Having a plan in place for survival communication in a disaster or survival situation is important to your preparations. This may be a plan for communicating with your family if you are away. It could entail group communications at a retreat or neighborhood watch scenario or it could be as simple as letting family members know where you are if you are forced to separate? Taking the time to plan your survival communications now can save someone’s life and make any other plans you have to function more smoothly.
Survival communications also encompass staying aware of news and information. If you are in the middle of a natural weather event and you need to know what if anything else is coming your way or which parts of town are the most impacted, you will want to stay in touch with the outside world. If there are traffic snarls that are blocking your retreat route or rioters or vigilantes have cordoned off a section of town you need to go through, you need to know this well in advance of trying to lead your family through there and adjust your plans accordingly.
Know your neighbors
This has certainly been discussed at great length but it bears repeating. The simplest and closest forms of communication you have are the people who live right next to you. During hurricanes Sandy and Katrina, neighborhoods banded together quickly after both of these tragedies for support and protection. This is another reason to stay focused on your surroundings and practice good Situational Awareness. You as well as your neighbors should know who lives in the houses around you. They may know if one of your neighbors is on vacation and someone strange is lurking around their house. Neighbors can check on people who may be older or need special assistance when regular service isn’t possible.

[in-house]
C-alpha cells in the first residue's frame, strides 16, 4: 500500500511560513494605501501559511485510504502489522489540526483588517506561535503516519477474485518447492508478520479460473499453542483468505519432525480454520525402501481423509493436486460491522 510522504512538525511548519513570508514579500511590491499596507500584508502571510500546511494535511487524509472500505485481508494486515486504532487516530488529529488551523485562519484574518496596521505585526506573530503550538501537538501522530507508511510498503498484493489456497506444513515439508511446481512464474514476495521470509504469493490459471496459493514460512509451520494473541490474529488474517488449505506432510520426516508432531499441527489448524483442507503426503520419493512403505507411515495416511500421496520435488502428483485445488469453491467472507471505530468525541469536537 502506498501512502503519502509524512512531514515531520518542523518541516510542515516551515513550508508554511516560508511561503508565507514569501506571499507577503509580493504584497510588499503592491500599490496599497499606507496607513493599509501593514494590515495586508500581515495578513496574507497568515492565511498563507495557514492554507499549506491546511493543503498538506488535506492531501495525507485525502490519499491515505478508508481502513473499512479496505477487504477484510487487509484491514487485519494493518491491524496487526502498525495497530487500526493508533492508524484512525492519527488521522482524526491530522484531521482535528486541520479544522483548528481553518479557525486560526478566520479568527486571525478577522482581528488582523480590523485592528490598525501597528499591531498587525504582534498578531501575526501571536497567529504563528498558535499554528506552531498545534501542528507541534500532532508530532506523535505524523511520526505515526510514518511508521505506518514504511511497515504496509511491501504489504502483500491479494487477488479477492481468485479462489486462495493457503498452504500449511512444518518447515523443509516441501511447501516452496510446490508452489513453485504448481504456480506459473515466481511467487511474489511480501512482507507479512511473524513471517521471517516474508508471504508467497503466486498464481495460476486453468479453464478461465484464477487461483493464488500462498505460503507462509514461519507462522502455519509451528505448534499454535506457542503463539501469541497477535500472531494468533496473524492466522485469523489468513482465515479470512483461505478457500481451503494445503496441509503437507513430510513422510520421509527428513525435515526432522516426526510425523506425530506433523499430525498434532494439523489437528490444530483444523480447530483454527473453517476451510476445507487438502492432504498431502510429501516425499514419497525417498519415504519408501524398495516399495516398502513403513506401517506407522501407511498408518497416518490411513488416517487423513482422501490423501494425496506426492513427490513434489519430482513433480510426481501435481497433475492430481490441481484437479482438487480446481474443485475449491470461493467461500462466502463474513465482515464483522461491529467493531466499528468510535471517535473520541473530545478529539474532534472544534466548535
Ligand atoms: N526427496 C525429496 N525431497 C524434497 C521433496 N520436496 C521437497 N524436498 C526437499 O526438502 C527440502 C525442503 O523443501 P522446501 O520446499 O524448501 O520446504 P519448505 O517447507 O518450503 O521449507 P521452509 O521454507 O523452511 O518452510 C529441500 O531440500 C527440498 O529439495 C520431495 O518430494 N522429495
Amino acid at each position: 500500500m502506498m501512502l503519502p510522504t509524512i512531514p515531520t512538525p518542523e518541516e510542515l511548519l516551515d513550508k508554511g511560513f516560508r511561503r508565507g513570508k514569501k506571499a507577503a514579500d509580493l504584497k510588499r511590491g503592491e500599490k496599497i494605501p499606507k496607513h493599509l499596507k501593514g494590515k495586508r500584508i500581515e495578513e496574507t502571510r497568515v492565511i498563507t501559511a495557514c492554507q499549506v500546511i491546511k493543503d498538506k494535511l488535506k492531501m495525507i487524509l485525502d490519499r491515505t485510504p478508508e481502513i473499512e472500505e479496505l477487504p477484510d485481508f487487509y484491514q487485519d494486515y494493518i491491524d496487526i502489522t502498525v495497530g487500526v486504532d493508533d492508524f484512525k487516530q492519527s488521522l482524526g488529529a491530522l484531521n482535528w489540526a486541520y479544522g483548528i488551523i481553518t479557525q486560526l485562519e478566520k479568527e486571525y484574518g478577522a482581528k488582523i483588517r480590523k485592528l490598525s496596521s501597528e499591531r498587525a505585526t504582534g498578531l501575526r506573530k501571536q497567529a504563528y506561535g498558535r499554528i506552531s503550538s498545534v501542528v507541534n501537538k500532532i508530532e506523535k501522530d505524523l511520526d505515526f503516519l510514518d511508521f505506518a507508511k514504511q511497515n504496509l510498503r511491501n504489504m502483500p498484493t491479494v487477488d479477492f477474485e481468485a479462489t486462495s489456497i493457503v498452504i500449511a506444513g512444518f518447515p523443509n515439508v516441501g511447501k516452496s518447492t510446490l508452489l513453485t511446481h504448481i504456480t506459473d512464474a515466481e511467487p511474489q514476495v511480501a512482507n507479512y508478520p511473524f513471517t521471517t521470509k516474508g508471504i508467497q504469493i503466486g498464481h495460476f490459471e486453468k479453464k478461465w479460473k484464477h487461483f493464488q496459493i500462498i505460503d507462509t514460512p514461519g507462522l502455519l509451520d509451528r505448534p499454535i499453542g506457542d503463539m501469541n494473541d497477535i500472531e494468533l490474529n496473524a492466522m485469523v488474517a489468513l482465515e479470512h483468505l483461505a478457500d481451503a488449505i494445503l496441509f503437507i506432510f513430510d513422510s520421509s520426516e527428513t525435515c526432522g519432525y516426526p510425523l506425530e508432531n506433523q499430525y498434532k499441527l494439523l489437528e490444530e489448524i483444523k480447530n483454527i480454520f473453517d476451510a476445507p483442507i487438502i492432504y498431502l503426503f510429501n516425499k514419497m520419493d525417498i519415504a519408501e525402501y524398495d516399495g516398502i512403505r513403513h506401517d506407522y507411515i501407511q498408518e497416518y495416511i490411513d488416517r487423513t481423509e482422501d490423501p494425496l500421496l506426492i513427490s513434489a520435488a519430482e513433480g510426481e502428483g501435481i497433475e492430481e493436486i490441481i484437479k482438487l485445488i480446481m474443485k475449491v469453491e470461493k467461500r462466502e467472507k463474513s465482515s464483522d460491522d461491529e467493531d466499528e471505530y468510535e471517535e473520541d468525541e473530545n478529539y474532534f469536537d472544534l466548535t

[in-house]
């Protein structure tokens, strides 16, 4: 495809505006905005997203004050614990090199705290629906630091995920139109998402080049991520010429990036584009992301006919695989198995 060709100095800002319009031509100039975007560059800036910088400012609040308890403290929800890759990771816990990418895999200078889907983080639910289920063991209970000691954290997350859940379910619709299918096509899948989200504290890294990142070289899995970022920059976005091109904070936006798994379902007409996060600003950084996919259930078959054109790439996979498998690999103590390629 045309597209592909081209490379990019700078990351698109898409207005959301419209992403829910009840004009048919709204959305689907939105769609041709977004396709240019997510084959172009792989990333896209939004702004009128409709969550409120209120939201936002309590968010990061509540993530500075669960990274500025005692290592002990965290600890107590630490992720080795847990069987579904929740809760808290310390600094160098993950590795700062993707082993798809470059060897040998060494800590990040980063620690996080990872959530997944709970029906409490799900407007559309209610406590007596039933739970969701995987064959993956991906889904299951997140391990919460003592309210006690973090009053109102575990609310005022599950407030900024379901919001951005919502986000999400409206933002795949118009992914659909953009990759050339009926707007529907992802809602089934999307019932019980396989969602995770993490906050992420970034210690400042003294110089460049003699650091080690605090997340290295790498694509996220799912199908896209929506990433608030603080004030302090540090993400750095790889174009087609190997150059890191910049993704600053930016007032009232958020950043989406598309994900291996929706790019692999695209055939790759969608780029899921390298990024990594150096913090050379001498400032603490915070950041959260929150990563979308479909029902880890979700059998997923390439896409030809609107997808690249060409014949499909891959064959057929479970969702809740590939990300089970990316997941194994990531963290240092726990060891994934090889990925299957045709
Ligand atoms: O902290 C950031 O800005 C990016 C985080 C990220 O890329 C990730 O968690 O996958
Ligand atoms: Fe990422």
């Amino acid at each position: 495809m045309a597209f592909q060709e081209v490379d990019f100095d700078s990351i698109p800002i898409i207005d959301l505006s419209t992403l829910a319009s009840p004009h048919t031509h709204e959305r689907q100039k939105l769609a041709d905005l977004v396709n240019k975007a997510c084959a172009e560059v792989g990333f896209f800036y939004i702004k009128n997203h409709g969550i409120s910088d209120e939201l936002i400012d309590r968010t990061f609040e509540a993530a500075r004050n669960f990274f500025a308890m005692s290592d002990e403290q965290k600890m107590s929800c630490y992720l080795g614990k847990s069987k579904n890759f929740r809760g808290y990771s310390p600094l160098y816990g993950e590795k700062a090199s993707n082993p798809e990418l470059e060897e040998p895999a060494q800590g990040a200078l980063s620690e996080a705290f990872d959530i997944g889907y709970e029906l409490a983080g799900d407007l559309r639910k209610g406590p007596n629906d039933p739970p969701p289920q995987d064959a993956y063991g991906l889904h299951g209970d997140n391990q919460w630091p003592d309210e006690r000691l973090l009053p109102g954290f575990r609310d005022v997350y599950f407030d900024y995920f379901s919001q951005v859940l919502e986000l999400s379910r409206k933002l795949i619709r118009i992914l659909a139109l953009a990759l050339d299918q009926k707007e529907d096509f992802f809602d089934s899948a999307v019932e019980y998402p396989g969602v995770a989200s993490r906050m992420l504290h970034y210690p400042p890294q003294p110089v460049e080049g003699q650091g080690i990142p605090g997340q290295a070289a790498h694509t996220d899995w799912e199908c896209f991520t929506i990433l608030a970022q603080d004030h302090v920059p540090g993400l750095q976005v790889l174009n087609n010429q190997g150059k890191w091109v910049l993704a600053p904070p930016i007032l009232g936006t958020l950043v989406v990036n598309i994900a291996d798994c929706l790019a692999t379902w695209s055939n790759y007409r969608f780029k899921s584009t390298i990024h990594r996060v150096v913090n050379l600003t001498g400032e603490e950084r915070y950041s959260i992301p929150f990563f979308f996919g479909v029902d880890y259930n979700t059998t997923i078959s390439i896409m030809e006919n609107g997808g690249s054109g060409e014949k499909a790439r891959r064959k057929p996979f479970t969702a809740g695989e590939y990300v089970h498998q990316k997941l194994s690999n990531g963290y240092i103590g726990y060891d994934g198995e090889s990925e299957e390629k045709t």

It is highly likely that after a disaster you may not have the ability to call the police or paramedics to assist people who are injured. Your job in this case would be to join up with your neighbors to take care of the injured and help anyone who needed assistance. The power of the group will make you all much more successful at staying alive, fed and sheltered as much as possible.
Special Family Signals